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The death of Queen Elizabeth last week, has led to the ascension of a life-long environmentalist to the British throne. However, King Charles III will likely be much less of a climate activist than he was as Prince Charles.
As the Guardian reports, more than 50 years ago, when in his twenties, Charles spoke publicly of the danger of oil pollution destroying beaches and seabirds. He warned of factories contaminating rivers and polluting the air with smoke. He’s been an active supporter of wildlife conservation and anti-poaching efforts. In 2021, Prince Charles launched Terra Carta—a version of the Magna Carta—through which businesses were urged to recognize fundamental rights and the value of nature, including support for international agreements on climate, biodiversity, and desertification.
But now, as king, he will have to express himself differently because of the traditional limitations on the sovereign from taking an overt political stance on UK politics and decision making. He acknowledged those parameters in a 2018 interview with the BBC when he said that his public campaigning would not continue if king, and that “he wasn’t that stupid.”
Holding his tongue in public on climate issues will likely be a challenge for King Charles, as his new prime minister, Liz Truss, is set on lifting a ban on fracking and approving more oil drilling in the North Sea to increase energy supplies. The country might also keep some coal plants operating that had been set to close this year. However, the king is expected to meet with the prime minister in private on a weekly basis during which he may express his concerns about climate change.
As far as climate change goes, it’s not game over. Every fraction of a degree that we limit global warming reduces the risk of hitting tipping points after which significant changes to oceans and weather would be irreversible.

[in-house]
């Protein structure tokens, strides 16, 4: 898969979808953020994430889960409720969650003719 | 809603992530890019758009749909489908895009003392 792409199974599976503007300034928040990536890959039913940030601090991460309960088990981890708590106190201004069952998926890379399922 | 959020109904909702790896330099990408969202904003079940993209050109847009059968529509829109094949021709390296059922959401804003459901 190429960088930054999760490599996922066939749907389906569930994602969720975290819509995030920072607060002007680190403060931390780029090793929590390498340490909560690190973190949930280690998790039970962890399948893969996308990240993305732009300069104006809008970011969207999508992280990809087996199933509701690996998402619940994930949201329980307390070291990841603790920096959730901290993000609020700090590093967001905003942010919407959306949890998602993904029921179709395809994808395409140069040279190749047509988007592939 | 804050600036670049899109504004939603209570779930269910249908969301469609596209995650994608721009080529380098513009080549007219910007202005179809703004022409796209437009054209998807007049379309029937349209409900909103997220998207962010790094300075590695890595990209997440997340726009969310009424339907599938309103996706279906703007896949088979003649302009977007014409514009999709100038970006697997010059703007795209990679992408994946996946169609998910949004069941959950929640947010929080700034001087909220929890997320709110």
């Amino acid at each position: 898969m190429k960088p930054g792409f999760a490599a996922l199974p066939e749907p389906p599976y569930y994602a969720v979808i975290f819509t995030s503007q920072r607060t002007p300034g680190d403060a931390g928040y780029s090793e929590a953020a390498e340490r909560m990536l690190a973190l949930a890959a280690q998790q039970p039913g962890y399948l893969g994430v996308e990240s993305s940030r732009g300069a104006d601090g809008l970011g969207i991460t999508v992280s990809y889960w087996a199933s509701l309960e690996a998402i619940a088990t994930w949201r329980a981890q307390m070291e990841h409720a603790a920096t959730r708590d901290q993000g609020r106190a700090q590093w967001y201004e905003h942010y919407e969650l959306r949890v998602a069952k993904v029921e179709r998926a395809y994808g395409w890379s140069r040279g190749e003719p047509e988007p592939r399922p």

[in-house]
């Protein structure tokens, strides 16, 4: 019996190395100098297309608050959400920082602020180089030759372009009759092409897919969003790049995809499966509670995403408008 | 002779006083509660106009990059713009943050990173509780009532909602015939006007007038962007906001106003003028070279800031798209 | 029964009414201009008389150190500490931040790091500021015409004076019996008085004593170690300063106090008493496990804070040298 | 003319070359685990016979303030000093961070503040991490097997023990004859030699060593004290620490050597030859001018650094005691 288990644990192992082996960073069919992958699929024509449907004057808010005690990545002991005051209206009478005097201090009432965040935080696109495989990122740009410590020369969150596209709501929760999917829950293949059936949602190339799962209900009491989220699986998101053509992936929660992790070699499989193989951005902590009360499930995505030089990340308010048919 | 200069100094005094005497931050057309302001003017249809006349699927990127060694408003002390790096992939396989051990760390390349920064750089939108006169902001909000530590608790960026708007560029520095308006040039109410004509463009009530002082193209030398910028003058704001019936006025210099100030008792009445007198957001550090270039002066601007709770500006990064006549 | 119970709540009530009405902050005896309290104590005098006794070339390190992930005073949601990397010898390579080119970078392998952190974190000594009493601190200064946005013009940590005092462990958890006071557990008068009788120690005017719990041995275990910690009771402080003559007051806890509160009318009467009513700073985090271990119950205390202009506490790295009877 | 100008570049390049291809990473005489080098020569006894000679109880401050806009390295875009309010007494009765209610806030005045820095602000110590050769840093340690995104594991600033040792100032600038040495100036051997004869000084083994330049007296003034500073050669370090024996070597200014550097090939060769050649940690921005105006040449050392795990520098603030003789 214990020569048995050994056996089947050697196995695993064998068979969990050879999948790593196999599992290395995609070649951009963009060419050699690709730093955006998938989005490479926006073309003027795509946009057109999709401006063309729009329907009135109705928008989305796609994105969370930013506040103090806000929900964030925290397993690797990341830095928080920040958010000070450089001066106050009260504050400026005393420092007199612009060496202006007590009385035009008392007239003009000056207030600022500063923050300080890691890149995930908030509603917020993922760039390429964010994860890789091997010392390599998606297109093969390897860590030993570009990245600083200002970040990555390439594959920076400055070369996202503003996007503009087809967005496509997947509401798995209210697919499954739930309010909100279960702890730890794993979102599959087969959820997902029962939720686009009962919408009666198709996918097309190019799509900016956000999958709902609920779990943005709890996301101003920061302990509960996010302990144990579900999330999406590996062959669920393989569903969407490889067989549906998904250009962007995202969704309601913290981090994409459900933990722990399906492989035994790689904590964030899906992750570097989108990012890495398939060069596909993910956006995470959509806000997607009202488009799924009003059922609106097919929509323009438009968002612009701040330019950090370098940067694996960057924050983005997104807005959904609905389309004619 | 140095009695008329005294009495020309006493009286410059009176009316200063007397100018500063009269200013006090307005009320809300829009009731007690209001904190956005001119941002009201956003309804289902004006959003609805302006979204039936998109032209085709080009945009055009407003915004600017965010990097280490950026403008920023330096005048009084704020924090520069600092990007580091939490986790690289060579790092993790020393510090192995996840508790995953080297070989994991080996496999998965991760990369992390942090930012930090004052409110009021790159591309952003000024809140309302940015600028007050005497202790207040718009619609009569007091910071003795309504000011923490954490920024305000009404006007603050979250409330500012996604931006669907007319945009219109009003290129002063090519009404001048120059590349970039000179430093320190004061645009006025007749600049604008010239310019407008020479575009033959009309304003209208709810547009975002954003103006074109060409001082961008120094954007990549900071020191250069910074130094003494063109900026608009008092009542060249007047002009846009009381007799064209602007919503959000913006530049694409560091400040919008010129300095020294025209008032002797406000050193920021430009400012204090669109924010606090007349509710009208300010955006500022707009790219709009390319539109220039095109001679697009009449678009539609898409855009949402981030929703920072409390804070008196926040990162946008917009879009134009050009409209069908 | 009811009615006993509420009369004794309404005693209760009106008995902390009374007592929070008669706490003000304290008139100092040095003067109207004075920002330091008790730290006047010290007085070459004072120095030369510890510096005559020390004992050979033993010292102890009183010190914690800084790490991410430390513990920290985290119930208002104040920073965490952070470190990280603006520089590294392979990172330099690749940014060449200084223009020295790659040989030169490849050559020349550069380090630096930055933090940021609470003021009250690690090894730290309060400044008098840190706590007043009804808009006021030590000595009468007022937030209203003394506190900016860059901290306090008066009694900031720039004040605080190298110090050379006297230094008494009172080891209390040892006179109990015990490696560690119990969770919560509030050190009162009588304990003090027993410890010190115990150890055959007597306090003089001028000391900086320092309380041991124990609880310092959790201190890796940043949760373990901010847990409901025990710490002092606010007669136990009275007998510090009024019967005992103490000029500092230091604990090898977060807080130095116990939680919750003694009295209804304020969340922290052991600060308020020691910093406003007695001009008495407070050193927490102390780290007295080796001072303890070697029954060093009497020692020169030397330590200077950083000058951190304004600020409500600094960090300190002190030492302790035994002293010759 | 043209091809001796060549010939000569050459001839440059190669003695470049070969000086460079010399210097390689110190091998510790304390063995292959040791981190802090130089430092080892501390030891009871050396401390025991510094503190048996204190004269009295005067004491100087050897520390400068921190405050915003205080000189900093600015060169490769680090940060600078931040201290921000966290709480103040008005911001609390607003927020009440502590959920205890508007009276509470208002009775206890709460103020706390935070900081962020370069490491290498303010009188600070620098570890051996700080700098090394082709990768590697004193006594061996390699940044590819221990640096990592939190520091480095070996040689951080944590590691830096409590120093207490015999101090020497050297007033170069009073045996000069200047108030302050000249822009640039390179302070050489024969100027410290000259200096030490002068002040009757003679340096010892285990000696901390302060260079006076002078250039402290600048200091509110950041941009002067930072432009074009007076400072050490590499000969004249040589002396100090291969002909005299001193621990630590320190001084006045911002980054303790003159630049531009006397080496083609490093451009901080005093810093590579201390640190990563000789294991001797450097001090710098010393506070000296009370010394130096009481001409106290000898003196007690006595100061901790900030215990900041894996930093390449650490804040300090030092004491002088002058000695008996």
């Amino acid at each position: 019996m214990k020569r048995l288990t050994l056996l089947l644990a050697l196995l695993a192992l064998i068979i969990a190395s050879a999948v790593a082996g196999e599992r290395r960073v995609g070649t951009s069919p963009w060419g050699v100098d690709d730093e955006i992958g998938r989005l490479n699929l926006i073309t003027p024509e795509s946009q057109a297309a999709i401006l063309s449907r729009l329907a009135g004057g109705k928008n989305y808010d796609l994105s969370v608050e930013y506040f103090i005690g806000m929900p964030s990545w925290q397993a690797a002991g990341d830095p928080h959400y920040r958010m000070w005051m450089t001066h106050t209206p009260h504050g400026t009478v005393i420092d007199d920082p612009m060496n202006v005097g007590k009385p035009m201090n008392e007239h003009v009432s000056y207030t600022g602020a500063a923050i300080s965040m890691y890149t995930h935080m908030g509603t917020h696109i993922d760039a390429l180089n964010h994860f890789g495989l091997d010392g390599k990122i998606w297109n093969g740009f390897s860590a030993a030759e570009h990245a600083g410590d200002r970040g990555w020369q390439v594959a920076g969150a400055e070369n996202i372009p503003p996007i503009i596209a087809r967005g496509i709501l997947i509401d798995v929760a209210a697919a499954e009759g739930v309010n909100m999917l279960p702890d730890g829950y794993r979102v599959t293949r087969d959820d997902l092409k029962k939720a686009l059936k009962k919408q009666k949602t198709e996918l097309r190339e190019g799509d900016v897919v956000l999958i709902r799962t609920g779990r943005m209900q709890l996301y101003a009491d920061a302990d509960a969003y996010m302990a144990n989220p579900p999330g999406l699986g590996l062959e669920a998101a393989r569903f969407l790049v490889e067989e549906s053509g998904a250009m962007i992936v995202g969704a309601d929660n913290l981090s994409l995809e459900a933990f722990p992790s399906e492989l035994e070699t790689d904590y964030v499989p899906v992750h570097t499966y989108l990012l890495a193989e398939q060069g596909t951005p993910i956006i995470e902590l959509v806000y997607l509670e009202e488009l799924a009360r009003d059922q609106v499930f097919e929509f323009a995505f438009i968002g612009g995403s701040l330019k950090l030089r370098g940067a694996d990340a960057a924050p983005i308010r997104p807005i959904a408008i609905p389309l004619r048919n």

Those are the thoughts of one scientist, Dr. David Armstrong McKay at the University of Exeter, the lead author of a new study from an international research team that shows multiple climate tipping points could be triggered if global temperature rises 1.5°C above pre-industrial levels. Once a tipping point is reached, even if temperatures stop rising, changes put in motion like melting ice sheets or disappearing rainforests will continue and become self-perpetuating. Some of the changes could happen in a year and others might take centuries.
Even now, at 1.1 degrees C of warming, the researchers say we are in the danger zone for five tipping points, including permafrost thawing that releases greenhouse gases and the disruption of ocean currents in the North Atlantic changing rain patterns that billions of people depend on for food.
The New York Times reports that the idea of tipping points has been considered for many years but always with a high degree of uncertainty. Earlier research showed more than 12 systems that could reach tipping points, and this new research eliminated some but added more, so now they see 16. If we do reach 1.5C of warming, five additional tipping points are possible including changes to northern forests and losing all mountain glaciers.